Recently, I saw an advertisement for the upcoming fil…uh…motion picture “Epic Movie.” For the unaware, it’s yet another all-encompassing spoof from Jason Friedberg and Aaron Seltzer, the same no-talent hacks who gave us Scary Movie, Scary Movie 2, Scary Movie 3, Scary Movie 4, Date Movie, and Spy Hard (I’m still trying to figure out why that one wasn’t “Spy Movie.” Guess they hadn’t derived the winning formula yet).
As of right now, Date Movie has a 2.7 rating on IMDB and 7% Rotten Tomato rating, one of the worst of 2006. Even though they had decent talent at their disposal (Fred Williard, Alyson Hannigan, Eddie Griffin, and Jennifer Coolidge), a respectable budget, and two decades worth of god-awful clichéd romantic comedy to work with, they bombed big time.
And yet they’re allowed to insult our intelligence again.
I already know this movie is going to absolutely, positively suck. I don’t have to watch the whole thing. After all, I just saw a trailer where a Magneto-like archvillain stands ready to fight a battle when – gasp – his suit attracts a bunch of metal. In the beginning, a woman eagerly opens a mysterious dresser in the middle of a room when – hardy flippin’ har – a bunch of items falls on her head. In the brief 30-second clip, they made fun of Harry Potter, Pirates of the Caribbean, Superman, and, well, every other movie made in the last 5 years.
The thing is, to get any of the humor, you have to have actually seen the movie they’re spoofing. Why is it funny when a man wears magnetic armor unless you know that they’re referring to X-Men? Or the Wardrobe/Narnia spoof? The problem with their movies – indeed, most modern spoof films – is that “getting” the humor is not only dependent on getting the joke, but also dependent on actually seeing all the films in question. By the time it registers in the person’s brain what film they’re spoofing, the viewer often figures out the joke ahead of time due to the nature of the film.
This kills the comedy. Worse, films like Scary Movie, Date Movie, and – I’m sure – Epic Movie have no value on their own, that is, they have no fleshed characters, plot lines, or even jokes that are funny without the understanding of pop culture. Furthermore, modern spoof films completely miss the fact that you cannot have effective spoof unless there’s something serious to oppose it against.
To make my point, let us examine two classic films: Airplane! and Monty Python and the Holy Grail.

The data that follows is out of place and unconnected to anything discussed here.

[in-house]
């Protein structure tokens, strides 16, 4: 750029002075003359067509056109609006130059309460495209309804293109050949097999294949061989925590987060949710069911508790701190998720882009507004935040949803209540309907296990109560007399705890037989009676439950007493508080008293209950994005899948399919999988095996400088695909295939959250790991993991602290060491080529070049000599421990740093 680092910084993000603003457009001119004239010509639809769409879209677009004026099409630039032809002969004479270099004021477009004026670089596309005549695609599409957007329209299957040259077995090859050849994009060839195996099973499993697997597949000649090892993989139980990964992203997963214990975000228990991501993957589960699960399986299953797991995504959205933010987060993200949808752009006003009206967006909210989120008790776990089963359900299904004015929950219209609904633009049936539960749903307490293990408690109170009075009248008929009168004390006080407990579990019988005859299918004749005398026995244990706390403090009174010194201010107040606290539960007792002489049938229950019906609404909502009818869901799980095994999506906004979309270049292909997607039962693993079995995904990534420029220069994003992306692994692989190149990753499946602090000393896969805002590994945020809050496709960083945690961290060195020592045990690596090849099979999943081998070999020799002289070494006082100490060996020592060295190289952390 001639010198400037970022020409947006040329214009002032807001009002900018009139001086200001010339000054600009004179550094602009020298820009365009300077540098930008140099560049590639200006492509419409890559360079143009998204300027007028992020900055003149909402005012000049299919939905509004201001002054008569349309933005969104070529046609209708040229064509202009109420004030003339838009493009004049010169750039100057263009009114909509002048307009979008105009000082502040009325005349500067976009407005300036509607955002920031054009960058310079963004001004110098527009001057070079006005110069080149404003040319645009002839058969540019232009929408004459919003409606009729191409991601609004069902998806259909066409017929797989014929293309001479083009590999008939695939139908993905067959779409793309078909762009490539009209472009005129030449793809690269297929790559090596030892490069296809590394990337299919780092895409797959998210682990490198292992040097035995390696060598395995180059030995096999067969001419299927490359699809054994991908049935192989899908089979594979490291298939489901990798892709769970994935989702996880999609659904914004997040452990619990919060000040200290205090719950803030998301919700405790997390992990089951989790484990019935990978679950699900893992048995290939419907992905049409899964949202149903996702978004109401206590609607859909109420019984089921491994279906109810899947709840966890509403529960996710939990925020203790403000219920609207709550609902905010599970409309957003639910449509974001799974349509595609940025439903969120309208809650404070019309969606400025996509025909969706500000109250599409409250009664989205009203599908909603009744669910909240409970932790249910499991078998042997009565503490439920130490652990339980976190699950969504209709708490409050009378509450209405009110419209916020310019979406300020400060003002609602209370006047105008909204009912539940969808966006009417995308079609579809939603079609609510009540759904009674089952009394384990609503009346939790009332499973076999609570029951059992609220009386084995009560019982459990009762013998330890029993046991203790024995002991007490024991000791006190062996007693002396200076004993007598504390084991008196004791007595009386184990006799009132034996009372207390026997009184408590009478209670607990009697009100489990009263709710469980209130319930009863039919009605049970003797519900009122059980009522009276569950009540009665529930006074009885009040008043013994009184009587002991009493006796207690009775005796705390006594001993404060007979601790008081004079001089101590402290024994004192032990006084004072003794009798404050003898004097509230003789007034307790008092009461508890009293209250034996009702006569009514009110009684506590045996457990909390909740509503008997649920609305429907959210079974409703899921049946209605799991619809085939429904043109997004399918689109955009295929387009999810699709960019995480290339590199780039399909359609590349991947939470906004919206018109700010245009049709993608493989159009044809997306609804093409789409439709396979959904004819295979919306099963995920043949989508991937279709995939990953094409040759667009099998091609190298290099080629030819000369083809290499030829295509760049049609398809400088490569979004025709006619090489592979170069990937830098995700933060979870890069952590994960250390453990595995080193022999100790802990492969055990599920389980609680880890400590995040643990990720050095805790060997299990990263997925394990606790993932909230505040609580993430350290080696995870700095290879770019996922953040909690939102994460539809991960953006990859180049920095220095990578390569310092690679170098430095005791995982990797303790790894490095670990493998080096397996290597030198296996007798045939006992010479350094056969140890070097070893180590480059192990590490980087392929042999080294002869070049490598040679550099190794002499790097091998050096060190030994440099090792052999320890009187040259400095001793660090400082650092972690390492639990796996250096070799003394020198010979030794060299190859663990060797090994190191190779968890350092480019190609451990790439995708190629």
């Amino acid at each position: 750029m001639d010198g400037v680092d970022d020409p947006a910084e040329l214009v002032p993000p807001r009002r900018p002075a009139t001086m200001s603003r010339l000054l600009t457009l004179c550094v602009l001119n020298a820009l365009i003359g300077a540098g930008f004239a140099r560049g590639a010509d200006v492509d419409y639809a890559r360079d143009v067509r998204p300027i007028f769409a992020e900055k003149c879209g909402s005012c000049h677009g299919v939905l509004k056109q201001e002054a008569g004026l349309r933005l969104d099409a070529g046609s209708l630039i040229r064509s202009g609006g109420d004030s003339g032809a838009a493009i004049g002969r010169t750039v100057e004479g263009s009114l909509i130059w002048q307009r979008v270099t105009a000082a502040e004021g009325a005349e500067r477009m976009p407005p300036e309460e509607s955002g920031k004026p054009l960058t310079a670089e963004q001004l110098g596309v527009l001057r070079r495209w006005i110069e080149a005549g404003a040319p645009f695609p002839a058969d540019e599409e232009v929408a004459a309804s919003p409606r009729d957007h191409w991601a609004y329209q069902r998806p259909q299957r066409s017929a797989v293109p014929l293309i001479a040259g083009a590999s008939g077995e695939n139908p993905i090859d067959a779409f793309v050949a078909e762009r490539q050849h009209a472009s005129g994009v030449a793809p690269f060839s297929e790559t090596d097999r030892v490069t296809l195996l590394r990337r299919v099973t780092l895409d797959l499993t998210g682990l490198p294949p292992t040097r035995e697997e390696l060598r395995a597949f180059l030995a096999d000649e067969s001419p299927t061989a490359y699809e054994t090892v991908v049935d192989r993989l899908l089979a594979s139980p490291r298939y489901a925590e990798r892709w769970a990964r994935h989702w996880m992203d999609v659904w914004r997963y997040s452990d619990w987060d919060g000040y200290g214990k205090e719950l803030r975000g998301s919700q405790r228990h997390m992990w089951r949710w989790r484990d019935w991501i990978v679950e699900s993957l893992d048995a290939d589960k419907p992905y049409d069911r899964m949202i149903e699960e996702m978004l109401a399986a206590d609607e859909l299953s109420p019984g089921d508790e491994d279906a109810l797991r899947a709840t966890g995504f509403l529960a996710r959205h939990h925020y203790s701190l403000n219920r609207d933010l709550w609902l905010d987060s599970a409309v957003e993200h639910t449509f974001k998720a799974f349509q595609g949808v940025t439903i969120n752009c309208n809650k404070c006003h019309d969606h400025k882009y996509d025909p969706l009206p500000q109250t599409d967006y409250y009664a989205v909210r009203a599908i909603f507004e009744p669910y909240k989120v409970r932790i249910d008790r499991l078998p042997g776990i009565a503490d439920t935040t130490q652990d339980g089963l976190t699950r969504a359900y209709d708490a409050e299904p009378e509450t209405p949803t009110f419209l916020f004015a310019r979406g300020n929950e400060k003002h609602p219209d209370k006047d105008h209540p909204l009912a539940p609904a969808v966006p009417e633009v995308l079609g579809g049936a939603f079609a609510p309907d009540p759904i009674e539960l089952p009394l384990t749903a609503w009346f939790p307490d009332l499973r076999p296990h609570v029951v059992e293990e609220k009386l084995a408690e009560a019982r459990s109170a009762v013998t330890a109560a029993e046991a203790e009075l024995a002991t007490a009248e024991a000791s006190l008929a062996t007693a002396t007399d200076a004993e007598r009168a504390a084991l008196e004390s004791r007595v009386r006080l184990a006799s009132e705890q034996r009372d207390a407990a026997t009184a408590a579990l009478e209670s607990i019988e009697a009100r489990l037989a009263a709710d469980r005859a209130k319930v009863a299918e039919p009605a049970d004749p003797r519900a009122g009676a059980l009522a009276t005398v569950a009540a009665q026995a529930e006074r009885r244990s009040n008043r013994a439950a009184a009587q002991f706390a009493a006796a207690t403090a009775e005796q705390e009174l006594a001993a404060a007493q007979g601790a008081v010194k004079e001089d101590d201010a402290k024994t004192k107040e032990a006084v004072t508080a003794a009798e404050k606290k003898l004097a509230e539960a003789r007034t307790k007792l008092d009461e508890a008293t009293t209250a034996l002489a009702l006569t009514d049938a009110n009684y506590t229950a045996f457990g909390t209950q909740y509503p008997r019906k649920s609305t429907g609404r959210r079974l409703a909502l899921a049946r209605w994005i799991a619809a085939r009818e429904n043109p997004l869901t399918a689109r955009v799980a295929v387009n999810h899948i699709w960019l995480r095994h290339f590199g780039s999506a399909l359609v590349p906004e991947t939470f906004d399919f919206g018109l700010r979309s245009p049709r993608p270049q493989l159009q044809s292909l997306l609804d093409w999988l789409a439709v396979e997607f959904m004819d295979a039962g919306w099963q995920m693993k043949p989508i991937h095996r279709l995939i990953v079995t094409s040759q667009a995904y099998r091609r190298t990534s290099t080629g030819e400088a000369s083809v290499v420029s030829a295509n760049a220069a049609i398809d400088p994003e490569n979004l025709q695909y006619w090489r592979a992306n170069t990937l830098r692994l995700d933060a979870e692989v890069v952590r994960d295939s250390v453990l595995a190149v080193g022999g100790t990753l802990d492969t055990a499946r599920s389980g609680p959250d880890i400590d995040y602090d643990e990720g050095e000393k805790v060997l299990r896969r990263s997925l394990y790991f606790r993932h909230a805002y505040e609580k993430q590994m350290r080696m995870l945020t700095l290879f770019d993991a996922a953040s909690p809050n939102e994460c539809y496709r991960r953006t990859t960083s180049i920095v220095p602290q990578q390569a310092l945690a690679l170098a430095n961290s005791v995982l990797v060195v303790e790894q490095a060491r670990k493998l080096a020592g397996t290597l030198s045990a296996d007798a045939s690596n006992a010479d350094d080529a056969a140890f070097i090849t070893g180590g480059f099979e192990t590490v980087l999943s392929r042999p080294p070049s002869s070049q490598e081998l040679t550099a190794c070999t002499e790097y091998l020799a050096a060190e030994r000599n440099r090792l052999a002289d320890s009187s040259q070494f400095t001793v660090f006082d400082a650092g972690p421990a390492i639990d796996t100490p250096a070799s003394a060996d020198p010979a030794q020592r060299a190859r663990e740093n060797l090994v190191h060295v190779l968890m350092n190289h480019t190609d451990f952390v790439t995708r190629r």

Airplane! is a direct spoof of melodramatic airplane crisis dramas like Airport, Airport 1975, and Airport ’77. I have seen none of those films, but Airplane! is still hilarious. There’s no pausing to think what movie they’ve moved on to spoofing now. The jokes are funny in their own right. The premise works on its own. Better yet, the premise and characters have real motivations and depth that’s strikingly similar to that which would be in a dramatic movie. Ted Striker has demons in his past that he has to overcome. Elaine loves him but wonders about his problems. People’s lives are actually at stake in a very real setting. That deathly serious backdrop that allows the spoof to be so much funnier.
No one understood this better than Terry Gilliam. When he co-directed Monty Python’s Quest for the Holy Grail, he mandated that the settings look entirely realistic, blood, grime, squalor, and all. Doing so actually creates a plausible setting into which the viewer can let their mind roam. If the mystical “4th Wall” remains mostly in tact, it can be an actual experience where the watcher accepts that environment and it’s rules instead of reality. However, when there is no “4th Wall,” and the world on the screen has no consistency or seriousness and is just an amalgamation of pop culture references, the viewer simply cannot do this; the world is nothing more than an extension of mundane life, and the actors are not deep characters with independent motivations, but rather people in the real world who are behaving stupidly.
In Holy Grail, the knights really do want to find the Grail. King Arthur is serious even though the God who told him to go on his mission was made of paper. The jokes are timed in order to contrast with the setting. Notice at the beginning where there is a thick, dark mist with the title over, and you hear the horse’s hooves as if it were a Shakespearean drama. What if the director had cut directly to two men slapping coconuts together. Would it be as funny? Not in a million years.
This is what I mean when I speak of the lost art of the spoof. Few in Hollywood over the last 25 years have actually understood how to make fun of something in film form. That’s how sad it’s gotten.
See, there is a potential for a film like Epic Movie. The problem is that you can’t just mash 50 worlds together, make some pop culture references, and expect it to work. Part of being a comedy writer is resisting that juvenile urge to make everything as stupid as possible.
Unfortunately, I know they won’t do it right. It’s too bad, because when it’s done right, nothing is funnier than a spoof. When it’s done poorly, almost nothing is worse.